Will COVID-precipitated advances in the use of digital health in Canada persist or backslide in the “next normal”?


While the COVID-19 pandemic brought chaos in healthcare, education, and world economies during the first half of 2020, it also accelerated the adoption of a new “virtual first” model in the Canadian healthcare system.

Advancing beyond simply delivering primary care, digital health platforms now connect intensive care specialists in large centres to smaller hospitals lacking their expertise, provide primary and specialty care to rural and remote communities, correctional facilities, and long-term care homes, and play large roles in mental health assessment, treatment and supports1.

Digital health and data platforms are no longer ways to simply connect patients to doctors remotely. Canada Health Infoway notes that 93 per cent of physicians who use Electronic Medical Records (EMRs) have touted the ability to provide better patient care, reduce duplicate tests and minimize adverse drug events. Rapid growth in the volume, speed of transmission, and variety of data, otherwise known as ‘big data’, can revolutionize traditional approaches to data storage, management, and analysis. Big data has the potential to transform the health sector with rich opportunities for improving population health, predictive analysis, personalized healthcare, research, and education.

Yet even though Canada was a forerunner in telehealth over 30 years ago, providing services to remote populations in Newfoundland through the telephone, we have sadly fallen far behind other countries in the uptake of digital health.

A 2016 Commonwealth Fund study found Canada not only lagged behind its peers in the adoption of digital tools, there is also considerable variation across the provinces and territories2. Canada’s provincial and territorial-led healthcare systems result in varying standards, inconsistent interpretation and application of privacy frameworks and legislation, and lack of unified data governance frameworks. Unsurprisingly, these siloed health systems present significant barriers to unlocking and leveraging data.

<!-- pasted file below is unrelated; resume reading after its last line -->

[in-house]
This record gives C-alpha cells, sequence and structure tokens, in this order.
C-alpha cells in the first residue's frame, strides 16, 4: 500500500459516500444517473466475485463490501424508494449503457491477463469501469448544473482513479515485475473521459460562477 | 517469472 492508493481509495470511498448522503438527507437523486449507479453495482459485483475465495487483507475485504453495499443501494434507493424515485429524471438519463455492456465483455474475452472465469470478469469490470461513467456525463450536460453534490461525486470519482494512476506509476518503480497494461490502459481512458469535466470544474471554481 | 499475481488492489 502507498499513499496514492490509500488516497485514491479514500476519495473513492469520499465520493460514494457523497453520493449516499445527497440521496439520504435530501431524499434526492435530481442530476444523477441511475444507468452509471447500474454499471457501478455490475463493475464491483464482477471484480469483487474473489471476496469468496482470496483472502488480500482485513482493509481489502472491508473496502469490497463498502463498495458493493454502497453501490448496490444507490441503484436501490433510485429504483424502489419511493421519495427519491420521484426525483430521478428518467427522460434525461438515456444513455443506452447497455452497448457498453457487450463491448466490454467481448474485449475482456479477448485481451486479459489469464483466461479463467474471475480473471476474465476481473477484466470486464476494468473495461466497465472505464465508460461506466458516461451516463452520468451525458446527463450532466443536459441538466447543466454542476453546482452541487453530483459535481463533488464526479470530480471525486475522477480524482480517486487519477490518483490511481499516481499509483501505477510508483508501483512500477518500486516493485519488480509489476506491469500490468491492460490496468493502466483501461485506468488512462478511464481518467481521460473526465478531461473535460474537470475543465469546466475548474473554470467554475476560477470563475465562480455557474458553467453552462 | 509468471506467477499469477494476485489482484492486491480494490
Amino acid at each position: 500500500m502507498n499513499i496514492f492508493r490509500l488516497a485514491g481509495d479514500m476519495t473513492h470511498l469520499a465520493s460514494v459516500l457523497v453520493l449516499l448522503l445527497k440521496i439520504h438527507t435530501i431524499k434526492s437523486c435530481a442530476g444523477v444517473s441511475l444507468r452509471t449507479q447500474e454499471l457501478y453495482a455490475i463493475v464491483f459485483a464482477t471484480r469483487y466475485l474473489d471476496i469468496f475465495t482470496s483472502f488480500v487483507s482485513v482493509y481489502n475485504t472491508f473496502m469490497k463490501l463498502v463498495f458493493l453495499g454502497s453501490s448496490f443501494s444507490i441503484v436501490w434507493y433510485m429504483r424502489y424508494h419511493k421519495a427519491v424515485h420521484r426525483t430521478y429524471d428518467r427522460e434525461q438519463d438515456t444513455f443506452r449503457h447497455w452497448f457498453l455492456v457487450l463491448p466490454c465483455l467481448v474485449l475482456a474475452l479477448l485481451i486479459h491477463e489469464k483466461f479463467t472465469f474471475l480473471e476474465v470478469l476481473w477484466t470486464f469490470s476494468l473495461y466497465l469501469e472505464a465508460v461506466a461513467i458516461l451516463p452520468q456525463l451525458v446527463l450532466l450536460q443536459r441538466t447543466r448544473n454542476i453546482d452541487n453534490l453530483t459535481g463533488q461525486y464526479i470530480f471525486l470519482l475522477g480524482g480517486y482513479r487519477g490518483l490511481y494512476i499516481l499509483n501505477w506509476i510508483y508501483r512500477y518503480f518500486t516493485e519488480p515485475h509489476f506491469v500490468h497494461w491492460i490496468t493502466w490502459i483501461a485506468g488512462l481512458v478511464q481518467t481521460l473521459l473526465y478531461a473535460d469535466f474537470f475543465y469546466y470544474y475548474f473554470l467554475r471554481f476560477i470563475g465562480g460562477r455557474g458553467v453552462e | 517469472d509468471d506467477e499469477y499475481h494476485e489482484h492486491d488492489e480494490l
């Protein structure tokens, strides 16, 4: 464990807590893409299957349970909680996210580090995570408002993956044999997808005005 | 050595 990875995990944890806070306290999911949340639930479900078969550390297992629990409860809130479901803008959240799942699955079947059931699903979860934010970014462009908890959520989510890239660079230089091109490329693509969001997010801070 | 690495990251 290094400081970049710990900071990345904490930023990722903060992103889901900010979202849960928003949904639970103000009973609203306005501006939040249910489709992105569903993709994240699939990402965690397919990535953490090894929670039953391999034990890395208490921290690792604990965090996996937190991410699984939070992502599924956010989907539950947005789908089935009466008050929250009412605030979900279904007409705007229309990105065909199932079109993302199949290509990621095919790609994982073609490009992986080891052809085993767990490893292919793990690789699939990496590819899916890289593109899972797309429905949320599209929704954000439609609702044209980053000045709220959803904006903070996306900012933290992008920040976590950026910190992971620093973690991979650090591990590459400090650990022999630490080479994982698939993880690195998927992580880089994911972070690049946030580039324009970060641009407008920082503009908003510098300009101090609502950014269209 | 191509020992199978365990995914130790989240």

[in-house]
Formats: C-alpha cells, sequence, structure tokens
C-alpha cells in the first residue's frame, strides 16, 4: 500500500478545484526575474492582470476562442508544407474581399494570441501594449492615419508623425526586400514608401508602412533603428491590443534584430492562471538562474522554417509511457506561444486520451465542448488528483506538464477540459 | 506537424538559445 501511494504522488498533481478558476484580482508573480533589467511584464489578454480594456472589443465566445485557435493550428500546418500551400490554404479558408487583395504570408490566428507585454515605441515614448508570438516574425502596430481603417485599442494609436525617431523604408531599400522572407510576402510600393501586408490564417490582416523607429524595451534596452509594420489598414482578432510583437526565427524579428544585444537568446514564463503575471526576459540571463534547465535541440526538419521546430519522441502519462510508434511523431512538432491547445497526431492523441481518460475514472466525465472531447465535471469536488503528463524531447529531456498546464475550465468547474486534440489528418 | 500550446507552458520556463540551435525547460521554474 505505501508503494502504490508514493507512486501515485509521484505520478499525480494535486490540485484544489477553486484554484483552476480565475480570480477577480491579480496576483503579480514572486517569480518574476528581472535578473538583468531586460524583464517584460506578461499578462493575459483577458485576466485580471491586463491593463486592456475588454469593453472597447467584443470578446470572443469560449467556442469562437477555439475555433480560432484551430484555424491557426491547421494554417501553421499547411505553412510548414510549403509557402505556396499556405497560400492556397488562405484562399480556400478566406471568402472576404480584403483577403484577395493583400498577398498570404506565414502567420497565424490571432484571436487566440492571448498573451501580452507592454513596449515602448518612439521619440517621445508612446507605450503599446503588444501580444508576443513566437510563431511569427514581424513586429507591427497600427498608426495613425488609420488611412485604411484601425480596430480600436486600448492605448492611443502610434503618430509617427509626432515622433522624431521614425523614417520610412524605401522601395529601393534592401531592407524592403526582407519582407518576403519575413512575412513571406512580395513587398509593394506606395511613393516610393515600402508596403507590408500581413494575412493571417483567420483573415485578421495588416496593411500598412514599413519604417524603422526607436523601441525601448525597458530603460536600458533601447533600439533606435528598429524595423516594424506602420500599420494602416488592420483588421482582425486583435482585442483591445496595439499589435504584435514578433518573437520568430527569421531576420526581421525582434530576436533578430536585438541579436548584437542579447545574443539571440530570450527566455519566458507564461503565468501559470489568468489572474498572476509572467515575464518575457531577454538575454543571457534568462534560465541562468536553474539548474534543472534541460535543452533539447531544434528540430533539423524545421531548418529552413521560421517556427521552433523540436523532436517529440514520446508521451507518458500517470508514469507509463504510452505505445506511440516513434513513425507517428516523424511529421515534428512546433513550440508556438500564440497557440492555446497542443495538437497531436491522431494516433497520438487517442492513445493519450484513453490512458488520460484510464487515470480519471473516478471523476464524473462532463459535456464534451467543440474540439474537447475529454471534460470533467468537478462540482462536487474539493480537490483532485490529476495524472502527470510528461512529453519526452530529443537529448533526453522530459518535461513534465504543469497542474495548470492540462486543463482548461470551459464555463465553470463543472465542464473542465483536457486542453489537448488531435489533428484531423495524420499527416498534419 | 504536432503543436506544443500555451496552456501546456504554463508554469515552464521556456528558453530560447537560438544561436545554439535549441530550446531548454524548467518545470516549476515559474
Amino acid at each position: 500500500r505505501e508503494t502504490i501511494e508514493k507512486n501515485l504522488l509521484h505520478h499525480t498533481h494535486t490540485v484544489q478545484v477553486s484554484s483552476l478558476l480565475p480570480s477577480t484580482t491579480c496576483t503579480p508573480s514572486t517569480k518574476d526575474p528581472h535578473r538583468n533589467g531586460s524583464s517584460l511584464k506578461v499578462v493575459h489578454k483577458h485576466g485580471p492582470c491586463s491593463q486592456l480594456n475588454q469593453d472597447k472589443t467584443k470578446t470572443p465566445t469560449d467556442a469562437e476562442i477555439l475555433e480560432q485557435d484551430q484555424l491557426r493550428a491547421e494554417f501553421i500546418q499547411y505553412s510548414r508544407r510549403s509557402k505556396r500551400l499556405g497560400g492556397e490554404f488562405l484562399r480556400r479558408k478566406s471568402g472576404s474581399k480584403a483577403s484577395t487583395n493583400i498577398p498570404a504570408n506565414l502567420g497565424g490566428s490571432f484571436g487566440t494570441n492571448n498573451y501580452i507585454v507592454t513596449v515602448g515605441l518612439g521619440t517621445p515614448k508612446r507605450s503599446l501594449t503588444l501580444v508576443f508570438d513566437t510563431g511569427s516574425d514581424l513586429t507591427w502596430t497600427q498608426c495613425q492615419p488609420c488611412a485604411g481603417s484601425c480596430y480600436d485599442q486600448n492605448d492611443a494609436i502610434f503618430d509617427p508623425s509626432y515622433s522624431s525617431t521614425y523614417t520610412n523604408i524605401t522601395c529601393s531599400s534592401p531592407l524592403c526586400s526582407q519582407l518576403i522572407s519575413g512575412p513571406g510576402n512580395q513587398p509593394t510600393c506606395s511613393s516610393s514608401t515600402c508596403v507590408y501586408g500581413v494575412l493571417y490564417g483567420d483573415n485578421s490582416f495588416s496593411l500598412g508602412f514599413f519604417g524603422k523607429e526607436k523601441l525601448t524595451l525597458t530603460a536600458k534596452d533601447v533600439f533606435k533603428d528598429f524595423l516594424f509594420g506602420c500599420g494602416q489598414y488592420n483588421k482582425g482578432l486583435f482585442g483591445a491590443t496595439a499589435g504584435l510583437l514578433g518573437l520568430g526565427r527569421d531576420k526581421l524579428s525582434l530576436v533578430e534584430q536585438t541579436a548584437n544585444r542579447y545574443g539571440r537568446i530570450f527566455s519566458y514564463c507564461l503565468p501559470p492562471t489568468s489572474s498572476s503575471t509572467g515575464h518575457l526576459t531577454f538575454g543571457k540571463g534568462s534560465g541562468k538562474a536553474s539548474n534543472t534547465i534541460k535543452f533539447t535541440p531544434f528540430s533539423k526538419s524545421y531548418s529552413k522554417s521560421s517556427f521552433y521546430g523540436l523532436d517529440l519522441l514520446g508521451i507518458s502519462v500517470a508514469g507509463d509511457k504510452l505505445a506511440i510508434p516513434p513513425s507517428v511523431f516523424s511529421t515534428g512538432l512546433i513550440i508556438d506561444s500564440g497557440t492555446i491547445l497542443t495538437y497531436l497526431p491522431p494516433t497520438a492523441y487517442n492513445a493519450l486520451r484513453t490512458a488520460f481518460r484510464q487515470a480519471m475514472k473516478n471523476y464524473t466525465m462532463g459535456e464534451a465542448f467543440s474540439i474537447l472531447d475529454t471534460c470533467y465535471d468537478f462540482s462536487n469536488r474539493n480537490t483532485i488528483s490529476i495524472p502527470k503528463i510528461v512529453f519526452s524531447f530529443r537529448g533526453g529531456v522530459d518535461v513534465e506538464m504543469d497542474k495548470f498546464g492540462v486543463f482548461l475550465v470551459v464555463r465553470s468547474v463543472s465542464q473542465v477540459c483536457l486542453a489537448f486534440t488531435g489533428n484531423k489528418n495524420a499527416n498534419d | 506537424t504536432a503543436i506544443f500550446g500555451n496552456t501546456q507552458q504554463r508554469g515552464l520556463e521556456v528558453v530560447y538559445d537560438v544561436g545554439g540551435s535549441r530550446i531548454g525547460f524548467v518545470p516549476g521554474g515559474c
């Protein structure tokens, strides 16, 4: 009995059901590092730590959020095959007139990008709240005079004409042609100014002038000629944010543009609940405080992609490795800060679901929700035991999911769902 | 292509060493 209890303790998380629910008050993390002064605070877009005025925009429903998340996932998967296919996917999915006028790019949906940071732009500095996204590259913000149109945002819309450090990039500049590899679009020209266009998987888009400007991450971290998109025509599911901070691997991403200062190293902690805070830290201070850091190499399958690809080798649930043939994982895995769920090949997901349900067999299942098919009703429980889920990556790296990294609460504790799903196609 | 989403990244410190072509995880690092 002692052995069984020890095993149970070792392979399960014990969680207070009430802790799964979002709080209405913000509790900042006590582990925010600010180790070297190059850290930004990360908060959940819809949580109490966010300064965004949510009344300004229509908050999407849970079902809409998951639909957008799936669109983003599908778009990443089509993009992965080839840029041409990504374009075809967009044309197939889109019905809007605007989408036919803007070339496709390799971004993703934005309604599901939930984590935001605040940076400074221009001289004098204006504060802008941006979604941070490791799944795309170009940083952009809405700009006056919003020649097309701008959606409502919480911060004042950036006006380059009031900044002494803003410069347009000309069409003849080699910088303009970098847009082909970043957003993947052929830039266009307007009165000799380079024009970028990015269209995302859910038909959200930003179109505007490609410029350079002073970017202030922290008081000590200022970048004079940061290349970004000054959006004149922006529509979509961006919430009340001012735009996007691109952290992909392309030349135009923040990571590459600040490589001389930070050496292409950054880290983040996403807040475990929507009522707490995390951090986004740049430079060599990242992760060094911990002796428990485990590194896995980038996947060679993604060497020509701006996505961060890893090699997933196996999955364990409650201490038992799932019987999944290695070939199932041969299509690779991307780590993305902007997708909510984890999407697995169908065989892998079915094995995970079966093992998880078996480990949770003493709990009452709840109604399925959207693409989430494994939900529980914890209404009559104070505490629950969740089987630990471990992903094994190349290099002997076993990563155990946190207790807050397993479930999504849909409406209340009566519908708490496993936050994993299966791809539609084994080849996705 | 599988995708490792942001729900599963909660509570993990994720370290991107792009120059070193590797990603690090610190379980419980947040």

The course of COVID-19 shows us the incredible potential of properly harnessing the power of data, particularly in the area of predictive modeling. After the first confirmed case was reported in Wuhan, China at the end of 2019, mathematical and computational models3 provided the basis for the World Health Organization to declare the potential for a global pandemic less than a month and half later. Similarly, modeling was used to predict infection and mortality rates and spur countries to take decisive actions in the interest of public health and safety.

Experts believe that the evolution of long-established health care delivery models is imminent. The Canadian Medical Association has identified that more than two-thirds of medical follow ups can be conducted virtually and their recent polling of 1,800 Canadians interviewed, showed that 91% were very satisfied with virtual care services and 42% would prefer to continue using them4.

HealthCareCAN continues to engage with our members and the federal government to support the acceleration of digital health solutions in Canada.


The major advantage of more widely used digital health services will undoubtedly be convenience, saving time and money for both patients and health professionals. However, experts fear that the wide-spread use of virtual care may further marginalize disadvantaged groups and lead to poorer health outcomes for populations living in rural and underserviced areas, lower socio-economic status or homeless, having lower digital health literacy, and suffering from mental illnesses5.

Current regulations and policies are insufficient to support expanded virtual care. Billing regulations favour in-person consultations while virtual visits are compensated at lower rates, disincentivizing doctors. Although this issue was addressed in most provinces and territories temporarily due to the pandemic, it remains to be seen if the changes will be permanent.